I should have been a theologian 25 years ago. Things were simpler then. Theologians published books and catechisms which clearly explained everything. Everyone knew what the church taught and what was right and wrong. It’s all changed now. Biblical and historical criticism and a half dozen kinds of hermeneutics have come along, like the atomic bomb, and theologians live under that cloud. Nothing will ever be simple again. I attended a theology conference recently. We were discussing something which should have been simple, the first question in the Baltimore Catechism: “Who made you? … God made you!” It wasn’t simple at all! “God made you,” it says. But what do these three words – “God,” “made,” “you” – mean? A renowned linguist, a Dr. Barrett English, teed off first:
“Since Wittgenstein and Ayer, anyone even remotely acquainted with philosophical analysis knows that it is nonsensical to naively use the word God as it had a simple empirically verifiable referent. Moreover, the very word ‘God’ is already a linguistic confusion, mixing as it were a generic and an individual referent.” I was very impressed. I had never thought of that. The good doctor went on: “A recent article in the Journal of Applied Grammatology hints at some of the consequences latent in this type of undifferentiated approach: To begin a catechism without first seriously looking into the grammar of the word, ‘God’ launches a theological endeavour which remains ambiguous and arbitrary. “Besides one wonders whether it is indeed wise to attempt a catechism at all in the English language. The structure of all Indo-European languages renders theological thinking difficult. Amerindian and Chinese are much more ideal.” I was stunned. I know neither Chinese nor Amerindian. But there was more. A Claude-Levi French was having some trouble with the concept of God “making” us.
“When one says ‘God made you’ what precisely is implied here? We see in the creation accounts in Genesis that the Hebrew word BARA is used to depict God’s creative activity. “Now, prescinding entirely from the ex nihilo controversy, that verb remains fundamentally problematic. Does it imply an action which happened for once and for all, with a definitive terminus ad quem, or does it connote an on-going action? “Examining the Septuagint translation we see that the Greek text has the verb in either the global or the inceptive aorist. Now, if the verb is an inceptive aorist, and the suspicion lies in that direction, then the implications for our creative activity are enormous and constitute a virtual catechesis in themselves. “Is God making us in the global or inceptive aorist sense? And, more importantly, if the author had intended the global aorist why did he not use a perfect or even a pluperfect tense?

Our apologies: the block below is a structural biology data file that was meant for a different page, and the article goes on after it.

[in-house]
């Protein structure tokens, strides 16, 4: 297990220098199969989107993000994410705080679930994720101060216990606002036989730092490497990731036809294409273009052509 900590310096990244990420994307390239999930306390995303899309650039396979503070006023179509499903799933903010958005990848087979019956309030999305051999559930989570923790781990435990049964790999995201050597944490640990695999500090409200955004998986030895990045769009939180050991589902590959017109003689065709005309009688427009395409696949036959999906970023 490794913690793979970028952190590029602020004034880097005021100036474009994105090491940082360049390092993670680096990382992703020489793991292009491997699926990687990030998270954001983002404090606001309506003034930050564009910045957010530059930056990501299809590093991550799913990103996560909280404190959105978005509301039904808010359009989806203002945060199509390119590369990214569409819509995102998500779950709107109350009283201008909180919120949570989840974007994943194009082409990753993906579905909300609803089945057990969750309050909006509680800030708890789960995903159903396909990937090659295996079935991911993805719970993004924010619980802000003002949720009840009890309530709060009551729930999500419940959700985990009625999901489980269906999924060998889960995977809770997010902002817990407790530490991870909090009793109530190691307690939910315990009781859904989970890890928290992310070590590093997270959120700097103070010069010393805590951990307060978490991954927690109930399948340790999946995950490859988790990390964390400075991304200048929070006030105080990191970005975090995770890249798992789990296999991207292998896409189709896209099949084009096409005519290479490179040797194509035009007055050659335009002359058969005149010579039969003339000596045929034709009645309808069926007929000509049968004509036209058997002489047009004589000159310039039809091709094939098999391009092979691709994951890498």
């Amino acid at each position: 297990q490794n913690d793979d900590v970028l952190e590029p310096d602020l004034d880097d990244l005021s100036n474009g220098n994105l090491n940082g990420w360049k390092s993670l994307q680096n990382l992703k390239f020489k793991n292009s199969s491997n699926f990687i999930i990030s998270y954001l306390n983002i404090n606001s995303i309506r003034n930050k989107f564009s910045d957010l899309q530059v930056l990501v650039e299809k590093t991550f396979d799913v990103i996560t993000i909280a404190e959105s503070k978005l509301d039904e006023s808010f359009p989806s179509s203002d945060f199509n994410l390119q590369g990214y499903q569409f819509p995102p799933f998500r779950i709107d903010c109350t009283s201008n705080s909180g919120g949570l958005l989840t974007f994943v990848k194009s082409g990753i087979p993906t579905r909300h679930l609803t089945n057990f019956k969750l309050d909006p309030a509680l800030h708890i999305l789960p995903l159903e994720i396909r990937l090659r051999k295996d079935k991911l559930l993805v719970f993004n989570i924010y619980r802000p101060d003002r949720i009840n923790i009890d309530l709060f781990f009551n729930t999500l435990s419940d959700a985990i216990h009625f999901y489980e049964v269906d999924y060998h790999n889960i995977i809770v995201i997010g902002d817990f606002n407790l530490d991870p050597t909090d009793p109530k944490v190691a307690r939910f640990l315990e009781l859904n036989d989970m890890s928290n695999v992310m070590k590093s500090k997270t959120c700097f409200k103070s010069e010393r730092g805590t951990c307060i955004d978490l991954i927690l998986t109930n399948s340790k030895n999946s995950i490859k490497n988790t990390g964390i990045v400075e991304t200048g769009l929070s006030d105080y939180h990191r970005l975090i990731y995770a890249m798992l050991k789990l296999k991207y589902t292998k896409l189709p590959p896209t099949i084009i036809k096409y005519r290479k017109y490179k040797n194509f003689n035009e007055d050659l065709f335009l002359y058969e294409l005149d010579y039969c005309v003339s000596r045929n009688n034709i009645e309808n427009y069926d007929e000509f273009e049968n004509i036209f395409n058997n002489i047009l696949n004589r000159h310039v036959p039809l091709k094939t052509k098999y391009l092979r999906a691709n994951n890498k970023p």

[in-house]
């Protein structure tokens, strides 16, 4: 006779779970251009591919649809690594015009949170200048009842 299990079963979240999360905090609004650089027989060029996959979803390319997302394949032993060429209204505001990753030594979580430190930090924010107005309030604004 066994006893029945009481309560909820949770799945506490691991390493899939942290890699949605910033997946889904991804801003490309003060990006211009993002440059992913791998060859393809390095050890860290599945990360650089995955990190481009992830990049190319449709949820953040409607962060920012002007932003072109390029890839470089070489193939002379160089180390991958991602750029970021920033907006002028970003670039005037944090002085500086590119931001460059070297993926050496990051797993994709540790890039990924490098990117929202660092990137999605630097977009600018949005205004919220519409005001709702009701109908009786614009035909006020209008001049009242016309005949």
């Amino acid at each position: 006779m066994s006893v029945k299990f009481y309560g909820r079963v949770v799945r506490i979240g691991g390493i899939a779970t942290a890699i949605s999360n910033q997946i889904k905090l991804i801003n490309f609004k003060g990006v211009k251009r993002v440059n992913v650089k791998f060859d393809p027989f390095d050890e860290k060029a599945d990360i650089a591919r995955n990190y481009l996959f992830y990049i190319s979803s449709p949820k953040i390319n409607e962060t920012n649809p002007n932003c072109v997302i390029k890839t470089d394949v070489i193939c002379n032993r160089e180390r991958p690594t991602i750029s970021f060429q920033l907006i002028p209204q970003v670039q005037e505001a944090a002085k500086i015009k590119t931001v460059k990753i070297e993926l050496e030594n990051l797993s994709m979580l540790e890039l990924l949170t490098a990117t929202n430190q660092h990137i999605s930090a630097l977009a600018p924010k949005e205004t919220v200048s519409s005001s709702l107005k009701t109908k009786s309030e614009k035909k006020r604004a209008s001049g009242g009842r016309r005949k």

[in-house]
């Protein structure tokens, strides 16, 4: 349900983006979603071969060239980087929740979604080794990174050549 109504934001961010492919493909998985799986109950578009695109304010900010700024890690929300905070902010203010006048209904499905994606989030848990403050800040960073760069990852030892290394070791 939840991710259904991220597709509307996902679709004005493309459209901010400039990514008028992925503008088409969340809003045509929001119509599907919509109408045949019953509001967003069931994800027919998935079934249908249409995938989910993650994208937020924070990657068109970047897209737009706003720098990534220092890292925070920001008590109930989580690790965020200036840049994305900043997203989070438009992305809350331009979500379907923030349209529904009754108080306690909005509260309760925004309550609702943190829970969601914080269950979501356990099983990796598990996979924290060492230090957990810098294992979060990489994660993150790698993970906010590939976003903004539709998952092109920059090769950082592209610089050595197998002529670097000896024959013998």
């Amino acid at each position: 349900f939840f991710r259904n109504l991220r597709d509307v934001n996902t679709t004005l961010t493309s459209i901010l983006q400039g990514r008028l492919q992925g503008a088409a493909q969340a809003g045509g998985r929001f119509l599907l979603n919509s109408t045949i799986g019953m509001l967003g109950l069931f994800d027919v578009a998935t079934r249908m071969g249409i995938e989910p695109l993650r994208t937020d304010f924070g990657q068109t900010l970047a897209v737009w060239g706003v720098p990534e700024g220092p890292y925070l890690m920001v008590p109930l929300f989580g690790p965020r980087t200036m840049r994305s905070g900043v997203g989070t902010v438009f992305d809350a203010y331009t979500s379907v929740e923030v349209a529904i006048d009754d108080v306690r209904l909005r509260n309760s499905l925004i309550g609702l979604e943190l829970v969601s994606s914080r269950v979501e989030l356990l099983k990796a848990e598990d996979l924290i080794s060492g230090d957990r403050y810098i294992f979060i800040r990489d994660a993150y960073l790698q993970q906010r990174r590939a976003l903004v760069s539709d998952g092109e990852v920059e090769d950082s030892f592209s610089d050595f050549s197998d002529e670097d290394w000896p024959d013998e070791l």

“It is the uneducated Catholic’s proclivity to render BARA in the global or pluperfect sense that has so impoverished our theology of creation. Small wonder we are little more than eschatological runts!”
How awful! And to think my mother died thinking BARA was global or pluperfect! How could we have been that wrong! The final demolition of my first naiveté of faith was left to a Klaus Niederstrasse. He had less trouble with the phrase “God made,” but he had difficulties with the word “you.” Quoting from a recent article he had published in the prestigious German Journal Der Anknupfungspunkt, he scored the following point: “One would have thought that after Husserl’s definitive demolition of the isolated cogito of Descartes, a contemporary catechism would be more sensitive to the whole issue of social context and structuralism. Until Husserl, we naively believed that we could speak of an isolated ego, a simple ‘I,’ or a definite ‘you.’ “That, as the phenomenological method has irrevocably demonstrated, is quite impossible. Heidegger’s Dasein is not ein mensch, but ein mit-mensch. We are not simple persons and may not so simply use the word ‘you.’”
“I fail to grasp why Father Baltimore would revert implicitly to a Cartesian outlook. One cannot hope that a catechism which lacks a firmly hermeneutically disciplined consciousness can ever hope to appl7 to the ordinary believer. “But, then, what can one expect when the final control of catechesis lies in the hands of the bishops and not in the hands of the theologians!” At this point I needed a beer. Stumbling from the conference room, humiliated and worrying about my mother’s eternal salvation, I found myself in the local theological watering-hole, a place called Aqua Sanctissima. I whispered desperately to the bartender: “A beer please.” “Generic or premium?” asked the obviously hermeneutically disciplined bartender. “Forget it!”